Working out what the price of compliant fuel will be in January 2020 when the International Maritime Organization’s global sulphur cap comes into force in January 2020 is like forcing “shipowners to go to the betting shop”, according to Grimaldi Group managing director Emanuele Grimaldi.
Addressing journalists at the XXII Euromed Convention in Athens, Grimaldi said the price of 0.5% fuel is currently the “best kept secret” in the industry as no one has certainty over its availability and how it will affect their costs.
“Oil companies and refiners have a vested interest in this issue. It will be a simple issue of supply and demand and if I were a refiner, I would slow down production to take advantage of this situation. We [the shipowners] will be the victims,” he said, adding, “The lack of clarity about pricing and availability mean it is easier to determine the odds in a football game.”
According to Grimaldi, the pricing differential for compliant fuels will be high in the beginning but will reduce over time. A bigger problem would be the availability of heavy fuel oil in the years to come. He suggested it will become rarer as only a few thousand ships will be fitted scrubbers and able to use it so who “will want to keep it”.
Grimaldi Group currently has more than 40 vessels fitted with exhaust gas scrubbers – 28 in its existing fleet as well as the 12 hybrid ro-ros and seven pure car and track carriers (PCTCs) it has on order in China. Another 20 vessels will receive scrubbers, Grimaldi said, with thevessels selected being “the younger ones in the fleet as well as those that consume more”.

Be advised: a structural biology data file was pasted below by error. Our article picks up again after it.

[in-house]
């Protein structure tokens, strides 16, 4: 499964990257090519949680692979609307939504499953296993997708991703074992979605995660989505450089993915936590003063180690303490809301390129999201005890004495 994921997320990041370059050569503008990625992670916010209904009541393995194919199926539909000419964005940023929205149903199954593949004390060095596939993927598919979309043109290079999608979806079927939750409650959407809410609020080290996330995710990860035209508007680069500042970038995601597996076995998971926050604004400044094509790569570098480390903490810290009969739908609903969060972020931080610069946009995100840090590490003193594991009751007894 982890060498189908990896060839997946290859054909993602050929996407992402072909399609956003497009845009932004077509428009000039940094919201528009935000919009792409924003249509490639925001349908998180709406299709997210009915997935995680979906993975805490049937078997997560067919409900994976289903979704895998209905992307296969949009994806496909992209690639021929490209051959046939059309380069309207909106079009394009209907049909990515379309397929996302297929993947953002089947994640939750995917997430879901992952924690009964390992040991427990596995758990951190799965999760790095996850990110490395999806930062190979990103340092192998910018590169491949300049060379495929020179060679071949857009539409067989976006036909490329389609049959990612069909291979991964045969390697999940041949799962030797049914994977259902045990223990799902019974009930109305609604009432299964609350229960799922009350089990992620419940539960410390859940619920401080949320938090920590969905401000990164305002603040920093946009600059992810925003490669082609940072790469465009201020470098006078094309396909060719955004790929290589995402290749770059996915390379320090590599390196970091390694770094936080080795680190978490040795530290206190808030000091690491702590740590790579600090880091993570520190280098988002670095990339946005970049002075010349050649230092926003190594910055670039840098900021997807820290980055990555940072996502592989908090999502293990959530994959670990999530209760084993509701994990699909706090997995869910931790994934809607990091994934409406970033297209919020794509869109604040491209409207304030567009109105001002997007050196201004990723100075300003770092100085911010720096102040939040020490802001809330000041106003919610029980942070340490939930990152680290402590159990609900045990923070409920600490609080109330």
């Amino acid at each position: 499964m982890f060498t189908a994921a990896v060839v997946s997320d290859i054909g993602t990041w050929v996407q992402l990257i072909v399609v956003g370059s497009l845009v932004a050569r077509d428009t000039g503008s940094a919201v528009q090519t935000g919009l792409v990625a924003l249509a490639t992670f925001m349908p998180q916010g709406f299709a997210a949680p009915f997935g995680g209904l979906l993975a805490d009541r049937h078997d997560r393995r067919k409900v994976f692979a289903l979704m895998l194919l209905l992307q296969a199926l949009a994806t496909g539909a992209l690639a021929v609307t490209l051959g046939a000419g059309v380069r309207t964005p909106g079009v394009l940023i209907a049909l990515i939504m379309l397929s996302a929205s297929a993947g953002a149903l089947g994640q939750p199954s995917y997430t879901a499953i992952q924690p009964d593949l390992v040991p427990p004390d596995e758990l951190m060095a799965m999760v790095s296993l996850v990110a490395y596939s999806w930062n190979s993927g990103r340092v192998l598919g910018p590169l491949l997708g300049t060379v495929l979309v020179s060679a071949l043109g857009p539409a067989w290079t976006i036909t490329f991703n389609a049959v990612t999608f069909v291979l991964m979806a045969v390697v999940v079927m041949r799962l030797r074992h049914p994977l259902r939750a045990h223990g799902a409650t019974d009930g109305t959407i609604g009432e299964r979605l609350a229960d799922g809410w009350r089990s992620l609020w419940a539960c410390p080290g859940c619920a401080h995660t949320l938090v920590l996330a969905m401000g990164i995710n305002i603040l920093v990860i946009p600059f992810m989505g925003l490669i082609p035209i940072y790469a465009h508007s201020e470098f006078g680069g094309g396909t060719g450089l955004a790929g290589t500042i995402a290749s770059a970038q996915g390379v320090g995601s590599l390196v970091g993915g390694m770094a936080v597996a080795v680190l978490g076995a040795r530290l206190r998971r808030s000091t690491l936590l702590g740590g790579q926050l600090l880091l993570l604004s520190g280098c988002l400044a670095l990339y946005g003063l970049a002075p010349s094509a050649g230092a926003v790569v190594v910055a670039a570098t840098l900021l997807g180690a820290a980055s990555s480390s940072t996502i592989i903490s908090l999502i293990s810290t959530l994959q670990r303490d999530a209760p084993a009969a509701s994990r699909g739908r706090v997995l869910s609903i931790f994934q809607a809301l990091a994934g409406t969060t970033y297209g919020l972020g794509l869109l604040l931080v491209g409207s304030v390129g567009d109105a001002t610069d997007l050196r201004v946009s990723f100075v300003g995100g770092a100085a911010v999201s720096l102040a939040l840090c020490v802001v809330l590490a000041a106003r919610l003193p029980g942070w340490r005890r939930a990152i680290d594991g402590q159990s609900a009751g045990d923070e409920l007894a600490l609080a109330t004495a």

In answer to a question from the floor on whether Finnlines, the group’s ro-ro and ro-pax ferry operation in Northern Europe and the Baltic, would be effected by Brexit, Grimaldi said the United Kingdom’s exit from the European Union was more of a concern for its Liverpool-headquartered ACL, reiterating the views he shared with IHS Markit on Brexit a year ago.
ACL’s five con-ros which operate between Europe and North America are currently UK flagged, but Brexit could create “complicated taxation issues” and the group may have to seek an alternative European flag for these vessels.
“If Britain had opted to remain, I would have put more ships under the UK flag,” Grimaldi said, stressing that he sees the UK as a hugely important location for the group, which employs about 250 people in the country.
“We have invested and would like to be permanent in the UK,” he said.